Common SEO Mistakes to Avoid in 2013
By: Justin McGill
Do one SEO tactic incorrectly, or too frequently, and you could be facing Google punishments that remove your website from their search results. This is not a gamble that most businesses can afford, as most consumers initially find a business online.
In fact, Inc.com ran a survey and found that 7 out of 10 consumers said they are more likely to use a local business if they have a social media presence and another 78% said ratings and reviews are important when deciding what to buy.
Google has made some significant changes in the last couple of years when it comes to ranking your website in search results. Google Panda and Google Penguin are the two major updates you may have heard about, and many more are coming.
Here are some of the major abuse tactics that were employed by SEO’s and some workarounds that you should be implementing in their place.
1. Lots of Advertising
Websites that existed primarily to sell advertising were a prime target of this update. Google wants to return relevant results to its users and having ad-heavy websites populate at the top of their search results were not what users wanted.
Solution: Limit your advertising and focus on the content. Content is going to be the theme of this post and for good reason; it is the theme of Google’s recent updates.
2. Duplicate or Unoriginal Content
Shortly after the Panda update that targeted web spammers, site owners were complaining that their original content was being outranked by duplicate/spam websites. They asked webmasters to help them better identify websites that scraped the original content.
Solution: It is still of utmost importance to provide original content that users find useful. Not just original in wording by saying the same thing thousands of others have stated, but by truly being useful to the audience.
3. Link Building Networks
Google ranks websites largely based on how important and relevant they deem a website to be. This is based on how many links are pointing to a website. So, naturally, SEO’s went to whatever was easiest to build links. This typically included link networks, low quality directory sites, and a host of others. Google Penguin rolled out and crushed these methods of acquiring links.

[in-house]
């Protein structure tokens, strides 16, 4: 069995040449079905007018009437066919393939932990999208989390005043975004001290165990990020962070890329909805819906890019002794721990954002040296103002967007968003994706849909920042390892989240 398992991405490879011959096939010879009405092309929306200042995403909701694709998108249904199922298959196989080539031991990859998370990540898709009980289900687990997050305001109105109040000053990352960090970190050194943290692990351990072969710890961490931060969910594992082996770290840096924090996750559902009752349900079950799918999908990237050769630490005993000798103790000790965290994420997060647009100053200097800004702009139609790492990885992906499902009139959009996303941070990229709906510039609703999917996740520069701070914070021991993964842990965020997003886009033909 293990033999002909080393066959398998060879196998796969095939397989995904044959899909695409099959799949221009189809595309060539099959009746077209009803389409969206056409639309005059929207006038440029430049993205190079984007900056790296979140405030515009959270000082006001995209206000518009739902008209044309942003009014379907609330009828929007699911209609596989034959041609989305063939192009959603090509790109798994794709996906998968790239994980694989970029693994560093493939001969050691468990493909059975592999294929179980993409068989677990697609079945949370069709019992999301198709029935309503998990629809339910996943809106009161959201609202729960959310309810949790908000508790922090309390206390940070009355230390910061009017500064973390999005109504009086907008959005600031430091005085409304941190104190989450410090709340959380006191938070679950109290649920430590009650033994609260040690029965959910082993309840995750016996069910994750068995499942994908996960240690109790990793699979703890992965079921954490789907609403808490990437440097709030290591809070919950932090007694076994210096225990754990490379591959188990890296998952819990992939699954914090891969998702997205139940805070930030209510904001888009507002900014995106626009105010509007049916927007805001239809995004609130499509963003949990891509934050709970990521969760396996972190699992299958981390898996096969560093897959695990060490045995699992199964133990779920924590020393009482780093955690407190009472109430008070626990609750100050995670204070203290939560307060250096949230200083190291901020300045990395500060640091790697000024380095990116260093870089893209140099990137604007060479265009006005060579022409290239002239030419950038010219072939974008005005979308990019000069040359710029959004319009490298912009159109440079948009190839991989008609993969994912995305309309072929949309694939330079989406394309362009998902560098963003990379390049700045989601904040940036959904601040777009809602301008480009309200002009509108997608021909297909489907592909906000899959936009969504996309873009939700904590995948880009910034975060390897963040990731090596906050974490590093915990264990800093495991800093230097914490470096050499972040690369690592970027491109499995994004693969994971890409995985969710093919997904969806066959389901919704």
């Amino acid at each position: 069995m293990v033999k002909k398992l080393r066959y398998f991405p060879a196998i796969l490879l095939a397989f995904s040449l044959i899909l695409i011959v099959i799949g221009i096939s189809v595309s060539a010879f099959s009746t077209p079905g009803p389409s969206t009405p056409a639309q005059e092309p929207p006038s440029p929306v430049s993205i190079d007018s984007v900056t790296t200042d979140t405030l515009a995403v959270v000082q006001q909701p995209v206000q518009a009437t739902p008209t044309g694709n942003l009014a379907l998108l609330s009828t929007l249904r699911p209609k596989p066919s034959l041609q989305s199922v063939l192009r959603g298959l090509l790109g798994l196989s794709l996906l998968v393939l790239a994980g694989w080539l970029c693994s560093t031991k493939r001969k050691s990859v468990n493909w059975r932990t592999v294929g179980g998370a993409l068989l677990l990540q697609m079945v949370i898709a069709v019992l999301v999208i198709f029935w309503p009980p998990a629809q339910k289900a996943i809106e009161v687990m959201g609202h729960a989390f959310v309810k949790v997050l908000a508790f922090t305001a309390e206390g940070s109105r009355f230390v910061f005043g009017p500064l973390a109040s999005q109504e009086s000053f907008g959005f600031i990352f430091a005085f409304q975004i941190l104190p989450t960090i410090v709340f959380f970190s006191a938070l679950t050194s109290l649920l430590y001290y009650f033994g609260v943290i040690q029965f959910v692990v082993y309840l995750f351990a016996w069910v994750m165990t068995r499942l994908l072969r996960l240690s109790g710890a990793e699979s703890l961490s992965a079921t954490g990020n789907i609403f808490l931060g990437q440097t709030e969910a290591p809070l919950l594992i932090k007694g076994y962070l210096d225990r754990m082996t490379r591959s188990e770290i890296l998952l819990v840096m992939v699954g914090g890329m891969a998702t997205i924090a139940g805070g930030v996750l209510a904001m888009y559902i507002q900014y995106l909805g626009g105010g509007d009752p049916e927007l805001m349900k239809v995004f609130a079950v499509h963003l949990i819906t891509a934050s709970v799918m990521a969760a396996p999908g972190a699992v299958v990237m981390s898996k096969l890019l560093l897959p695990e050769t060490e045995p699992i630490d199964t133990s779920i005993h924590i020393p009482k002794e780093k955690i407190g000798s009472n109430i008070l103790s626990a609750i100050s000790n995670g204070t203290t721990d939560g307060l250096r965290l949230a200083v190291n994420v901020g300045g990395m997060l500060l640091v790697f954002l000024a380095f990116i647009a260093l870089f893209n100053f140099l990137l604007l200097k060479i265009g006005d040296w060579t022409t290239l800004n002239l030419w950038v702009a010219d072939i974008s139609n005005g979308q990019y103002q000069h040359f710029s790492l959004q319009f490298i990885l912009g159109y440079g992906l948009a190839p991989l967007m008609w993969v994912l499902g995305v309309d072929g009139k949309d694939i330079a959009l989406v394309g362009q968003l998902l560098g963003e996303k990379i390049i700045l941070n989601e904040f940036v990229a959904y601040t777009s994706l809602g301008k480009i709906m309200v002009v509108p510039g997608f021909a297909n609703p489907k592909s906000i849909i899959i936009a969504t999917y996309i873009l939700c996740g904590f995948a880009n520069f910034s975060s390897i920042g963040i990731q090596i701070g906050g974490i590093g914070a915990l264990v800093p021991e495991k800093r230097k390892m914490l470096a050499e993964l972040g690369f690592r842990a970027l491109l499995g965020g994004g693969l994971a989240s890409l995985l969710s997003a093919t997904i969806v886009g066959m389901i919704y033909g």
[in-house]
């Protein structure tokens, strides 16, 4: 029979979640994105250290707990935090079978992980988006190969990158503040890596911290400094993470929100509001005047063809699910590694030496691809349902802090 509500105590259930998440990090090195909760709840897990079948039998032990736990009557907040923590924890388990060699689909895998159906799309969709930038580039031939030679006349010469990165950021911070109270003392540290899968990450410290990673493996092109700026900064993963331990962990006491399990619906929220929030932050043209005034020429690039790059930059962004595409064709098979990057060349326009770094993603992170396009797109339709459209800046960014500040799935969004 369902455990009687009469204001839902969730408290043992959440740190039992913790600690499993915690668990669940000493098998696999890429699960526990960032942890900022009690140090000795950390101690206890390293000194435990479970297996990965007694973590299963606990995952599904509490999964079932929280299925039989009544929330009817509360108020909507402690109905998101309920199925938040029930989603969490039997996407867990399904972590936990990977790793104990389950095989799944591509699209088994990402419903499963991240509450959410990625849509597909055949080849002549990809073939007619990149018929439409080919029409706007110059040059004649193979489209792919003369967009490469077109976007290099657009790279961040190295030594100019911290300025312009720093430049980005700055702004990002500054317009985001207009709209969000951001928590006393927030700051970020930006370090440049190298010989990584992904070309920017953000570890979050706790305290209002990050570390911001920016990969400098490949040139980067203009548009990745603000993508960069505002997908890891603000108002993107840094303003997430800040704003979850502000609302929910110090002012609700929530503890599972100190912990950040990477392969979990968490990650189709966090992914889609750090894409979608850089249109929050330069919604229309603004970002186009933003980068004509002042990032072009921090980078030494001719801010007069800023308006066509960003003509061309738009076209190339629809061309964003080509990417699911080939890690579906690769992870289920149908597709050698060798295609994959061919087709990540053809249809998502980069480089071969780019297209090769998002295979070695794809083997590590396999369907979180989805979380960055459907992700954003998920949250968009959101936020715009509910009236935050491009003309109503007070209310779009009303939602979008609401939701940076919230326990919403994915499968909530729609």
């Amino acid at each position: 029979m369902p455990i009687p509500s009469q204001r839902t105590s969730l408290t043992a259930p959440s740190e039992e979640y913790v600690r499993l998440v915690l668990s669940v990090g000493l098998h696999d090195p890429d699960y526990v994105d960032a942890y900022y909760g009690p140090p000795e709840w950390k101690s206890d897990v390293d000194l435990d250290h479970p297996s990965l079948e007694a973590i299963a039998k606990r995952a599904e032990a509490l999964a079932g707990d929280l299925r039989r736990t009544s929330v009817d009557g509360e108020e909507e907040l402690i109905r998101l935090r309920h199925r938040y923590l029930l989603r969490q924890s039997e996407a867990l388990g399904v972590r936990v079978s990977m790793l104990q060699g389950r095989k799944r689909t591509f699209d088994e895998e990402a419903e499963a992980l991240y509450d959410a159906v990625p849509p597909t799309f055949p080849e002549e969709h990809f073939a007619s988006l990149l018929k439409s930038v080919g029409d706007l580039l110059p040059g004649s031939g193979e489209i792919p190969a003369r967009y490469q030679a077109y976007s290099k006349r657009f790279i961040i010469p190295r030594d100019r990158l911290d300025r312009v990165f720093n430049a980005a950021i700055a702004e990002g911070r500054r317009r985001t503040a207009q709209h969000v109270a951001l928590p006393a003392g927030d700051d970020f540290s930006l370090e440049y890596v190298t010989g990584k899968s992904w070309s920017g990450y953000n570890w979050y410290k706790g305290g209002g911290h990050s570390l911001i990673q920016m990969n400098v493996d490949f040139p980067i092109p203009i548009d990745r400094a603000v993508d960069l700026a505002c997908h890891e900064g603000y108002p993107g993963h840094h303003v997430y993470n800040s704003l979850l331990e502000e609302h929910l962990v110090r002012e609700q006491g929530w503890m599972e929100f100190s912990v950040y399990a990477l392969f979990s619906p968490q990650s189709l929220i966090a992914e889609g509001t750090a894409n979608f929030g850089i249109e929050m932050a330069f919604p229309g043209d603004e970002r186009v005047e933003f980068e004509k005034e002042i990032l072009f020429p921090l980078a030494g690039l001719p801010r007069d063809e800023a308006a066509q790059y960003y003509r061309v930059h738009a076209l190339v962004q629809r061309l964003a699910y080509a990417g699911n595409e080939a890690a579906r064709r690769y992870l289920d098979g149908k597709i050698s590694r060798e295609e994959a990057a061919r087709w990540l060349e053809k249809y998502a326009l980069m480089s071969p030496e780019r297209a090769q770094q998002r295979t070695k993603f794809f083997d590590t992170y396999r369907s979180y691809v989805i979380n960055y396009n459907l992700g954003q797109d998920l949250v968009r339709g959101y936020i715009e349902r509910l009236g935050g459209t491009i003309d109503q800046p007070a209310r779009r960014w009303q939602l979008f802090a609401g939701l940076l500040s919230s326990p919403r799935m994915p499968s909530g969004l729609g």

Solution: Do something or offer something meaningful to your customers or users. Build real relationships with real people offline and online to help spread the word. This is where social media can really play an important role. You want links from a variety of sources.
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In the older days of SEO, you could find a high search volume keyword and then build all your links using that keyword and put the keyword all over your website and you would be found on page 1 of search results. This technique no longer works and has been punished. In fact, if the majority of your links use the same keywords over and over, and your website has the same keywords everywhere, you probably noticed that your website completely disappeared in Google’s search results.
Solution: Build links with your company name linked instead of keywords. Sometimes don’t even actually link, as a “co-citation” is valuable as well. Use things like “Click here” when linking also. Basically, your links should be completely natural.
SEO Isn’t Just SEO Anymore
Nowadays, Google is looking at much more than on-page copy and off page links to determine their rankings. You need to have a well-rounded content marketing strategy in place (start blogging!), you need to be active and get people engaged on social media, and you probably need an updated website. Your website should be easy to use, quick to load, be responsive so it loads nicely on mobile and tablet devices, and have original website content.